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Making Moving Less Painful

Updated on May 12, 2012

Moving is a pain, but it can be less painful.

Moving is never going to be easy or fun, at least not until I can pay to not lift a finger. At least now I know if I want that kind of service someday, just how much it will cost. After having done quite a bit of research, I have found the following sources to be very helpful:

Freecycle. Freecycle is a an organization that uses Yahoo Groups to post and connect people who want to "recycle" instead of throw away. By posting things you don't want anymore on Freecycle, you keep it out of landfills, and someone else can extend the useful life of the the thing that you Freecycled. As long as it is for free, and no money will exchange hands, anything can be posted. I have given away an amazing range of things via Freecycle, and I love the ease and convenience of having the stuff picked up.You can give away anything on Freecycle, from crayons to furniture. You may be surprised how your junk is coveted by others.

Craigslist. Ever since I graduated college, I have used Craigslist to find just about everything -- apartments, jobs, and cheap labor. I used Craigslist this time to do some price research. You can find some deals out there on movers and cleaners on Craigslist, but I ended up going with ones that had reviews on Yelp or Angieslist instead. One can also use Craigslist for selling stuff that can be parted with.

Yelp. Yelp is a great resource for all things local, including movers, packers, cleaners, you name it. I like it that people talk freely about their experience on Yelp.

Angieslist. Angieslist is not free, but it does have a good list of service providers for all sorts of projects and consumer needs. I pay membership in order to access this list, but it is well worth it to be able to research companies for consumer ratings. Angieslist also offers a conflict resolution service, in case you ever need it. I get discounted movie tickets through Angieslist, and they make great stocking stuffers.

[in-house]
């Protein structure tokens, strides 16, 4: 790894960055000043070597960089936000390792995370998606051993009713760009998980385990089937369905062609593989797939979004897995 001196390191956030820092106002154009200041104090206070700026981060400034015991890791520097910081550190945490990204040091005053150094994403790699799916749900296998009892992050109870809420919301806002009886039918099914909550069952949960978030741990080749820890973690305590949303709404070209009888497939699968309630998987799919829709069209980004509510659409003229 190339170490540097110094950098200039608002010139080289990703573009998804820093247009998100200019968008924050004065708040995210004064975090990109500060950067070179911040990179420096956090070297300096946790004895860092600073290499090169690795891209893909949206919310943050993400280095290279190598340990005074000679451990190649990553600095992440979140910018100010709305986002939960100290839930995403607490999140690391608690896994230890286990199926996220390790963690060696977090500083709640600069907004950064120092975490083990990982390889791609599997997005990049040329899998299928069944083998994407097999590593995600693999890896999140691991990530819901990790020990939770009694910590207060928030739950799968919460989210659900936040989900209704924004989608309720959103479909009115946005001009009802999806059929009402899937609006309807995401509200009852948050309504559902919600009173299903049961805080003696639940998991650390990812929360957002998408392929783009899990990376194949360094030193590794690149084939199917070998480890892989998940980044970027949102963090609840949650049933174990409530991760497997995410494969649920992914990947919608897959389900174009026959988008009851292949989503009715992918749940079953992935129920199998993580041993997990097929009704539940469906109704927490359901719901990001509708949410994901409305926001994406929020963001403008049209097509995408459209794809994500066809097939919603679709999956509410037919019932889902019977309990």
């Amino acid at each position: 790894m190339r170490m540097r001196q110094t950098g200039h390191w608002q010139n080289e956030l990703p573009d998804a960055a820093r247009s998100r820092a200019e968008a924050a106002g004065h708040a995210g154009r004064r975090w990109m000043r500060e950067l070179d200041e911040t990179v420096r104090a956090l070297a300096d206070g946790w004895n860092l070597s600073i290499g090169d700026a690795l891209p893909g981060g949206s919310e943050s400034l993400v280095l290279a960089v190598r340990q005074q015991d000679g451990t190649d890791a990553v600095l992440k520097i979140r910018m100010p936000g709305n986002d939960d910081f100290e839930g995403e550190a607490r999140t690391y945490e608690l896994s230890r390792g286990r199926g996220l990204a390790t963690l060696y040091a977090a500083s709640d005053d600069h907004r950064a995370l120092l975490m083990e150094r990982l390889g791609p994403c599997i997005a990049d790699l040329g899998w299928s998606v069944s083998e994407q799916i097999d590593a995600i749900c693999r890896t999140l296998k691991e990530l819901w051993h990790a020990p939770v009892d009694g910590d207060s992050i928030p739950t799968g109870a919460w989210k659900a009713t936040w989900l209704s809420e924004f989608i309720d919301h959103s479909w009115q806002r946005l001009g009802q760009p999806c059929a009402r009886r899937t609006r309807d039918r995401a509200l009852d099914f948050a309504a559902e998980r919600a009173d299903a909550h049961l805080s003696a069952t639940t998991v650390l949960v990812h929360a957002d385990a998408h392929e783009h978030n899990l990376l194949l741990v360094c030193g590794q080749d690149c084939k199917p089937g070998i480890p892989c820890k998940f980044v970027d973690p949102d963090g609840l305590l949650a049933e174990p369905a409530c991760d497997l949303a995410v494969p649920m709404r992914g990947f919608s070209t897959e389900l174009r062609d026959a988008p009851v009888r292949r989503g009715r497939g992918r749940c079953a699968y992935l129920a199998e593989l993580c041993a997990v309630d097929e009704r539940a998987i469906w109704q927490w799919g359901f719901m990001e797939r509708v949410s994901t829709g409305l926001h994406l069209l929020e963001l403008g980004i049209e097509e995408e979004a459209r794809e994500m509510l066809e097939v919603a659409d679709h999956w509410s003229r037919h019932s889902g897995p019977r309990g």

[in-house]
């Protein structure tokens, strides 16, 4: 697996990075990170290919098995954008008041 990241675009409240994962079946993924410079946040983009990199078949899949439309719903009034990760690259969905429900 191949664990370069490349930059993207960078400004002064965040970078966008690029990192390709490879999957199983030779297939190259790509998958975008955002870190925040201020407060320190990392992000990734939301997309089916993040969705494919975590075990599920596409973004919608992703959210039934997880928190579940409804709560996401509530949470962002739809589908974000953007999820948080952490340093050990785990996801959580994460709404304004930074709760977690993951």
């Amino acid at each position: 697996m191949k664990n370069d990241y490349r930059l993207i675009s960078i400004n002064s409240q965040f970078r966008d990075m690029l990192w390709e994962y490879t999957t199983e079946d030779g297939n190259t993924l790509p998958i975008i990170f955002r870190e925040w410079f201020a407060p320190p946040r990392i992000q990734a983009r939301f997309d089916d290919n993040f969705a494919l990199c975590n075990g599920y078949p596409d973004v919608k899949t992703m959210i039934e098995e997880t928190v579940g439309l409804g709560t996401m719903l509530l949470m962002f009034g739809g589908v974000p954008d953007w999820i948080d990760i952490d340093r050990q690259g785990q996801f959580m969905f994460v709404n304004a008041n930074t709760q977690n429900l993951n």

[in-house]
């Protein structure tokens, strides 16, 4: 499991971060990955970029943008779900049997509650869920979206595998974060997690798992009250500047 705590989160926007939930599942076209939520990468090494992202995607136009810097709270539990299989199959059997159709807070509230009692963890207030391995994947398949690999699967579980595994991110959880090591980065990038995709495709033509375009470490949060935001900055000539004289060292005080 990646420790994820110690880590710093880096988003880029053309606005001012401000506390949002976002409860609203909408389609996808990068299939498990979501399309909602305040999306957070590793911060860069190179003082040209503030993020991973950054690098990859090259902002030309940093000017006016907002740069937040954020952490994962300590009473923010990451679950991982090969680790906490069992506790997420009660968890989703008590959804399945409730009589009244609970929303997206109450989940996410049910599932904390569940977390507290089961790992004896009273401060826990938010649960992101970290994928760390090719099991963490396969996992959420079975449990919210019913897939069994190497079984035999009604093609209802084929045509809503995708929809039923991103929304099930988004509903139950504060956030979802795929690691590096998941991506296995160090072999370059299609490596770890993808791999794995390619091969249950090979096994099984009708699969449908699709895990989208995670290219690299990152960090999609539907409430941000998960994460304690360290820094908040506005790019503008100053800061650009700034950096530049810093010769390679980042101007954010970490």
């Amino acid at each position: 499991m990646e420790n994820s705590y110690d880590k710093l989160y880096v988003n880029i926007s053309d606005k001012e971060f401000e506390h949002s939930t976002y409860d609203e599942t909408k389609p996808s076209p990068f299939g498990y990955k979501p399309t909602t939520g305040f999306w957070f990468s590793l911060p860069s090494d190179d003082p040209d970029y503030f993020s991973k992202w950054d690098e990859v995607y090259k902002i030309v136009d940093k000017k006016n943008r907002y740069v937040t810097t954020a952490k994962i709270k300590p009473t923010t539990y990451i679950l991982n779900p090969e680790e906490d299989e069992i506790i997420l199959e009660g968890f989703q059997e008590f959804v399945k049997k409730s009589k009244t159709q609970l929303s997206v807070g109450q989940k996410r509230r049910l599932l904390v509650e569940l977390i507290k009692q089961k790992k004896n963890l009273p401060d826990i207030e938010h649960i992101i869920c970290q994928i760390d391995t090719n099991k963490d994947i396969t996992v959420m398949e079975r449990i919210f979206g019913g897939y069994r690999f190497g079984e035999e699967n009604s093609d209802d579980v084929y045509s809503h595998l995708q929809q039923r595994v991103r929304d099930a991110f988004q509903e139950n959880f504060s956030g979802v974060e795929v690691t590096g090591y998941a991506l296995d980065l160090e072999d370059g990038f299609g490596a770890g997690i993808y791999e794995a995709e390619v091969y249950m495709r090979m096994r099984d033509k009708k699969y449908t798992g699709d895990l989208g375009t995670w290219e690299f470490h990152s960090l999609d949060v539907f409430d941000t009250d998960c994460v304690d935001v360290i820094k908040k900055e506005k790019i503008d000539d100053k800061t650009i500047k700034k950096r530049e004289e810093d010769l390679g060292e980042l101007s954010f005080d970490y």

Clothing Donation. In the city where I currently live, it is quite easy to donate clothes and shoes, but there are also a bunch of different places that will take clothes, such as Salvation Army, Good Will, or Wardrobe for Opprotunity that will take clothes. Getting money for the clothes takes a bit more effort -- you'd have to find a consignment store and go at the right time for them to pick out what they will buy from you.

Book Donations. The local library will always take books. If you have a lot of books, there is usually one day in the week where they will take larger boxes of books. There are so used books stores like Blue Rectangle that will take books. It's not exactly a lucrative trade, but then again, money is money!

Food Banks. It's that time of the year when food drives are going on. I can empty out the pantry pretty easily. You can locate your local foodback by searching on

Yard Sale. If you are super organized and/or energetic, then you might want to have a yard sale and see what you can get out of your old stuff. Every little bit counts, and cash is always helpful when one is moving. I am contemplating doing a yard sale, but it won't be without additional help!

Moving is a great time to declutter, reprioritize, and reoganize. At the end of a move, you can come out feeling less burdened by junk and feeling good about helping others at the same time.


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    • themovingdiva profile image

      themovingdiva 9 years ago from Chicago, IL

      I like your thrifty moving ideas. I also found that 1-800-Got-Junk is another valuable resource. They got rid of my stuff that I didn't want to move and saved me time!